Let $p$ be an odd prime number. Can a finite simple group have a conjugacy class with $2p$ elements?
I believe the answer is no. A group with a conjugacy class of degree $2p$ has a transitive permutation action of degree $2p$ on that class, and the stabilizer is the centralizer of an element.
If this action is imprimitive, then the blocks have size $p$ or 2. Wtih blocks of size $p$ there would be a subgroup of index 2, contradicting simplicity. With blocks of size $p$, the group would act faithfully on the blocks. Burnside proved that a permutation group of prime degree $p$ is solvable or 2-transitive. The finite 2-transitive permutation groups are now known (using the classification of finite simple groups). They are listed, for example, in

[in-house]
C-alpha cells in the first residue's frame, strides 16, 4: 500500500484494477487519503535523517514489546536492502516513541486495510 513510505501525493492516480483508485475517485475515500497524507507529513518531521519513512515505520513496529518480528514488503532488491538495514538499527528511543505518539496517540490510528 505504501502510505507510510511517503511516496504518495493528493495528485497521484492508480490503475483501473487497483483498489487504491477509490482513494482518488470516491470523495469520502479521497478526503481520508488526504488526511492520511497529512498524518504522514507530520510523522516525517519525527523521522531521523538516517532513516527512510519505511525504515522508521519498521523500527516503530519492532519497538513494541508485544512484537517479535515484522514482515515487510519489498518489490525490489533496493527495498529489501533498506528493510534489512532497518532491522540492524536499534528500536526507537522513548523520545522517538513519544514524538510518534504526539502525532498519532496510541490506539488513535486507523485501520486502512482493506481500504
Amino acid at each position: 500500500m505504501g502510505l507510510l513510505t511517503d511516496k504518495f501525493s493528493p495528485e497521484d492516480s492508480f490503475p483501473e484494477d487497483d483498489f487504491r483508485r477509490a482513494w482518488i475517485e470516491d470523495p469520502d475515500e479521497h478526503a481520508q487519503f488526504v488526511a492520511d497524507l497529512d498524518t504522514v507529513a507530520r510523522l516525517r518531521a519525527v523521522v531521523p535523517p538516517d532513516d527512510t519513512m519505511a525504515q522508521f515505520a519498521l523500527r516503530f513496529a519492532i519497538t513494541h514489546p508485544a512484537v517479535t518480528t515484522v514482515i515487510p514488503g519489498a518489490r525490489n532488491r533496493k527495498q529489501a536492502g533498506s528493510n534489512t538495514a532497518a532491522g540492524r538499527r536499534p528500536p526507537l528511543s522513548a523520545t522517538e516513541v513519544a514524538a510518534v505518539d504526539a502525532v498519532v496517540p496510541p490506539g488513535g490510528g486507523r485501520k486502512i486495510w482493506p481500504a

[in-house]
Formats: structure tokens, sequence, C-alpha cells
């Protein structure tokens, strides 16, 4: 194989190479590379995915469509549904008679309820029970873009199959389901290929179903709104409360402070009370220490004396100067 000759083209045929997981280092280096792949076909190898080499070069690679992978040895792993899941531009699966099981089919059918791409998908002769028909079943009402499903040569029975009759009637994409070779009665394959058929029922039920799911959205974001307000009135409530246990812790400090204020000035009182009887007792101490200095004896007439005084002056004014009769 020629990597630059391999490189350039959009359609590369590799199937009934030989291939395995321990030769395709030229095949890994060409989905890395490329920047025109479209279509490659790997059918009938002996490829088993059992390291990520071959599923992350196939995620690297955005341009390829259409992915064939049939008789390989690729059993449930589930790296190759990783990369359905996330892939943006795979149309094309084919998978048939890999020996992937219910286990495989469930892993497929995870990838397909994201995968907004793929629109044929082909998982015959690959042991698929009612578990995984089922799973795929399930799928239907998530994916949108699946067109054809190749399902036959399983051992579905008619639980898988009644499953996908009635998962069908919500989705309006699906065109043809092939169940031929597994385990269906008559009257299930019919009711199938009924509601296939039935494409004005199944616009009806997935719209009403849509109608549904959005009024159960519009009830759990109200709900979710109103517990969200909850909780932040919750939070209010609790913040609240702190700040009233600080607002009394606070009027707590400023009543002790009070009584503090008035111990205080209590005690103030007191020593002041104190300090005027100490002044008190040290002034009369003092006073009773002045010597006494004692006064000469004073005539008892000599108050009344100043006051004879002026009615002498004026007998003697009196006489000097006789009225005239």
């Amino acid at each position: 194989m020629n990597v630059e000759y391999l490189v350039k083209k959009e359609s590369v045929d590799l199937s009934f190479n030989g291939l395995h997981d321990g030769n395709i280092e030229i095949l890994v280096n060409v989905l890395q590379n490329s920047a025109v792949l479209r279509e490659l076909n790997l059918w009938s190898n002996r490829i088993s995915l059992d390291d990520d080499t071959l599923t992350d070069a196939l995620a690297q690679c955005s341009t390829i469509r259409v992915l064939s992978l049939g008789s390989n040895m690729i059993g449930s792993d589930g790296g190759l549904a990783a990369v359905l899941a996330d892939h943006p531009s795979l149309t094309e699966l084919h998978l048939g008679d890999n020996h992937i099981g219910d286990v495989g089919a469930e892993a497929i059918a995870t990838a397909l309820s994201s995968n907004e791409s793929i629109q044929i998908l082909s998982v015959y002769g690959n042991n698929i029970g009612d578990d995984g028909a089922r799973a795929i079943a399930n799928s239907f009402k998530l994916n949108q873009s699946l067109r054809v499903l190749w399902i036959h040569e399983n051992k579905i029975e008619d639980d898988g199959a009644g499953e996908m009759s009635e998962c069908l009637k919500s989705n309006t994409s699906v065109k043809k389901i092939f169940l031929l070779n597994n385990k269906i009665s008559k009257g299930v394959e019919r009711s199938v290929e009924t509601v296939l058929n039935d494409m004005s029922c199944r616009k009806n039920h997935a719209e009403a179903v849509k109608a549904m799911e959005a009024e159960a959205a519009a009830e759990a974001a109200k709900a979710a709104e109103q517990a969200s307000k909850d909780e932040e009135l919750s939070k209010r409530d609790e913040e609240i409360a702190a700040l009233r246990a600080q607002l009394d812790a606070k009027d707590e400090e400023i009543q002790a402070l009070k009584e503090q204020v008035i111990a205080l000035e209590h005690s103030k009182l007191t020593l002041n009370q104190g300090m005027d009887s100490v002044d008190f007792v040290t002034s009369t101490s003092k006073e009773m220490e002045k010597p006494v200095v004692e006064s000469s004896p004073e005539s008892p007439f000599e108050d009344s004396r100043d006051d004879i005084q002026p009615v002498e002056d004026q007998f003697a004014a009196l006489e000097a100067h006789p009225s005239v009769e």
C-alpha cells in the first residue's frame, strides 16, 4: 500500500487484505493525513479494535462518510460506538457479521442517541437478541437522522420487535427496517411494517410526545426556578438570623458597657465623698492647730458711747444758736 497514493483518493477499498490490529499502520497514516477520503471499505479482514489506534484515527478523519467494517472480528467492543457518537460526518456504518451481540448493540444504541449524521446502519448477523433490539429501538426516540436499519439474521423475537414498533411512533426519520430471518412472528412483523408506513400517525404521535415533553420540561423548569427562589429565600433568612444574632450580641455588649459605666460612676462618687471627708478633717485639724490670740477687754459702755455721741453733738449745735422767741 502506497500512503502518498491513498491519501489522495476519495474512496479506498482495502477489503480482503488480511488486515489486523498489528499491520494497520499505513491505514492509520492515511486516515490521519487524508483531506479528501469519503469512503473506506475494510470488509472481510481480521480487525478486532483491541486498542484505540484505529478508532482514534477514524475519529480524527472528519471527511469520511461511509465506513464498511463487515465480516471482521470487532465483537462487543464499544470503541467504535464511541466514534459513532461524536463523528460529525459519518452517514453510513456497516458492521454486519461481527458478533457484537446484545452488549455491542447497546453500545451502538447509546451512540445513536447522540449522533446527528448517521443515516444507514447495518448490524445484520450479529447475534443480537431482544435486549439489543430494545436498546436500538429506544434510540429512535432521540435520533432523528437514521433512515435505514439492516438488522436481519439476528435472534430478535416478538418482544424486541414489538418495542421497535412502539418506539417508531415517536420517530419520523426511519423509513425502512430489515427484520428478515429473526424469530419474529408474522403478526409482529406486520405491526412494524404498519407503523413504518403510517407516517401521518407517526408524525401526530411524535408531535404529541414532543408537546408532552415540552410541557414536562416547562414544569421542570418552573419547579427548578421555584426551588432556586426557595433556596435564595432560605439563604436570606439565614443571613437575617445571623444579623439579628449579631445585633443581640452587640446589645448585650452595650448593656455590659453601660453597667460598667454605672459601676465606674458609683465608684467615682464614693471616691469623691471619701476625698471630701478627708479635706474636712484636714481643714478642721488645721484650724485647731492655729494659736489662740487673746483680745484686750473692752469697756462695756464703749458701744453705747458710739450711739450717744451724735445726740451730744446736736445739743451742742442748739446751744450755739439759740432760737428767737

PETER J. CAMERON, FINITE PERMUTATION GROUPS AND FINITE SIMPLE GROUPS, BULL. LONDON MATH. SOC , 13 (1981),1-22
and it can be checked that none of the examples of prime degree have point stabilisers that have a subgroup of index 2 with nontrivial centre.
So suppose that the action on the conjugacy class is primitive. In the Cameron paper cited above, a result of Wielandt is mentioned that says that primitive permutation groups of degree $2p$ either have rank 3 or are 2-transitive. Using the classification of finite simple groups, it has been checked that the only rank 3 examples are $A_5$ and $S_5$ in degree 10, and $A_5$ does not have a class of degree $2p$. For 2-transitive groups, we can again check the list and observe that none of the groups has point stabilizer with nontrivial centre.